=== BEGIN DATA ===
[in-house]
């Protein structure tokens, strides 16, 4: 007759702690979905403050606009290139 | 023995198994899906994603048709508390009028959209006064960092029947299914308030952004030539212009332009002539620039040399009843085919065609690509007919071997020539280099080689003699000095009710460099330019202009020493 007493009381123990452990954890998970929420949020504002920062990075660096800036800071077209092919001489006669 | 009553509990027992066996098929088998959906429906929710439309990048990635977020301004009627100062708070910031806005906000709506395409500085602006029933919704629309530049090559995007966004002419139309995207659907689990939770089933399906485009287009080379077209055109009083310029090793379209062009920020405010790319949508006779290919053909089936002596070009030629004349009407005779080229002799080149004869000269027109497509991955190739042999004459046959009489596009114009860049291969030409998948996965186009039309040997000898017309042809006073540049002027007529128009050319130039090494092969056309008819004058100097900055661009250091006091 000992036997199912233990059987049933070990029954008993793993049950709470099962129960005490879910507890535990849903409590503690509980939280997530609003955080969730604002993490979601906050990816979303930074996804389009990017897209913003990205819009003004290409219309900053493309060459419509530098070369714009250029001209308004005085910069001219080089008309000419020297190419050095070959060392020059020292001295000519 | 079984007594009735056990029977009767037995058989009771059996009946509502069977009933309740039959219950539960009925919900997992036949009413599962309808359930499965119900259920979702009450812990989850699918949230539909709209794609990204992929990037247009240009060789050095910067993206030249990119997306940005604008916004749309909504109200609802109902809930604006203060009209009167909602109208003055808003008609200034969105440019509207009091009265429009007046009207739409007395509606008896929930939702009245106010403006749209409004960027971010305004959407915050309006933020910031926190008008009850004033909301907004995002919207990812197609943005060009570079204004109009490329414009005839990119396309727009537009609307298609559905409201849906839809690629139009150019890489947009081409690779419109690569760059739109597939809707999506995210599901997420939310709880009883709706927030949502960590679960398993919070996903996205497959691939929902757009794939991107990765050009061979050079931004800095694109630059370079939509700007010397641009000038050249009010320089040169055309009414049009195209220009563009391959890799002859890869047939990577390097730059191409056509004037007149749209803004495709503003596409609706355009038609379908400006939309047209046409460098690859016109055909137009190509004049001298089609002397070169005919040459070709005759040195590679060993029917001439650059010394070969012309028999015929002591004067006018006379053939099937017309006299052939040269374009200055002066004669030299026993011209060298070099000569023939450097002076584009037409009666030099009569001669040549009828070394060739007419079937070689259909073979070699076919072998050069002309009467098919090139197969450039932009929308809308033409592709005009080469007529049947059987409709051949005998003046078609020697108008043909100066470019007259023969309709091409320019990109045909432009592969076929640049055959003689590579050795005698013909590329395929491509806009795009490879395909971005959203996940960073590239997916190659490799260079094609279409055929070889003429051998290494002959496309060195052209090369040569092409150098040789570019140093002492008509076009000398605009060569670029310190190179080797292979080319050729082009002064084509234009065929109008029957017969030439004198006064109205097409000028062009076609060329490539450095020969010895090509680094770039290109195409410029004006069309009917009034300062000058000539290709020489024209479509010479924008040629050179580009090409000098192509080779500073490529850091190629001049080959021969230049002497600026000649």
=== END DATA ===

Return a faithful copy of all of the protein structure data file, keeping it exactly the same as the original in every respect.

[in-house]
């Protein structure tokens, strides 16, 4: 007759702690979905403050606009290139 | 023995198994899906994603048709508390009028959209006064960092029947299914308030952004030539212009332009002539620039040399009843085919065609690509007919071997020539280099080689003699000095009710460099330019202009020493 007493009381123990452990954890998970929420949020504002920062990075660096800036800071077209092919001489006669 | 009553509990027992066996098929088998959906429906929710439309990048990635977020301004009627100062708070910031806005906000709506395409500085602006029933919704629309530049090559995007966004002419139309995207659907689990939770089933399906485009287009080379077209055109009083310029090793379209062009920020405010790319949508006779290919053909089936002596070009030629004349009407005779080229002799080149004869000269027109497509991955190739042999004459046959009489596009114009860049291969030409998948996965186009039309040997000898017309042809006073540049002027007529128009050319130039090494092969056309008819004058100097900055661009250091006091 000992036997199912233990059987049933070990029954008993793993049950709470099962129960005490879910507890535990849903409590503690509980939280997530609003955080969730604002993490979601906050990816979303930074996804389009990017897209913003990205819009003004290409219309900053493309060459419509530098070369714009250029001209308004005085910069001219080089008309000419020297190419050095070959060392020059020292001295000519 | 079984007594009735056990029977009767037995058989009771059996009946509502069977009933309740039959219950539960009925919900997992036949009413599962309808359930499965119900259920979702009450812990989850699918949230539909709209794609990204992929990037247009240009060789050095910067993206030249990119997306940005604008916004749309909504109200609802109902809930604006203060009209009167909602109208003055808003008609200034969105440019509207009091009265429009007046009207739409007395509606008896929930939702009245106010403006749209409004960027971010305004959407915050309006933020910031926190008008009850004033909301907004995002919207990812197609943005060009570079204004109009490329414009005839990119396309727009537009609307298609559905409201849906839809690629139009150019890489947009081409690779419109690569760059739109597939809707999506995210599901997420939310709880009883709706927030949502960590679960398993919070996903996205497959691939929902757009794939991107990765050009061979050079931004800095694109630059370079939509700007010397641009000038050249009010320089040169055309009414049009195209220009563009391959890799002859890869047939990577390097730059191409056509004037007149749209803004495709503003596409609706355009038609379908400006939309047209046409460098690859016109055909137009190509004049001298089609002397070169005919040459070709005759040195590679060993029917001439650059010394070969012309028999015929002591004067006018006379053939099937017309006299052939040269374009200055002066004669030299026993011209060298070099000569023939450097002076584009037409009666030099009569001669040549009828070394060739007419079937070689259909073979070699076919072998050069002309009467098919090139197969450039932009929308809308033409592709005009080469007529049947059987409709051949005998003046078609020697108008043909100066470019007259023969309709091409320019990109045909432009592969076929640049055959003689590579050795005698013909590329395929491509806009795009490879395909971005959203996940960073590239997916190659490799260079094609279409055929070889003429051998290494002959496309060195052209090369040569092409150098040789570019140093002492008509076009000398605009060569670029310190190179080797292979080319050729082009002064084509234009065929109008029957017969030439004198006064109205097409000028062009076609060329490539450095020969010895090509680094770039290109195409410029004006069309009917009034300062000058000539290709020489024209479509010479924008040629050179580009090409000098192509080779500073490529850091190629001049080959021969230049002497600026000649």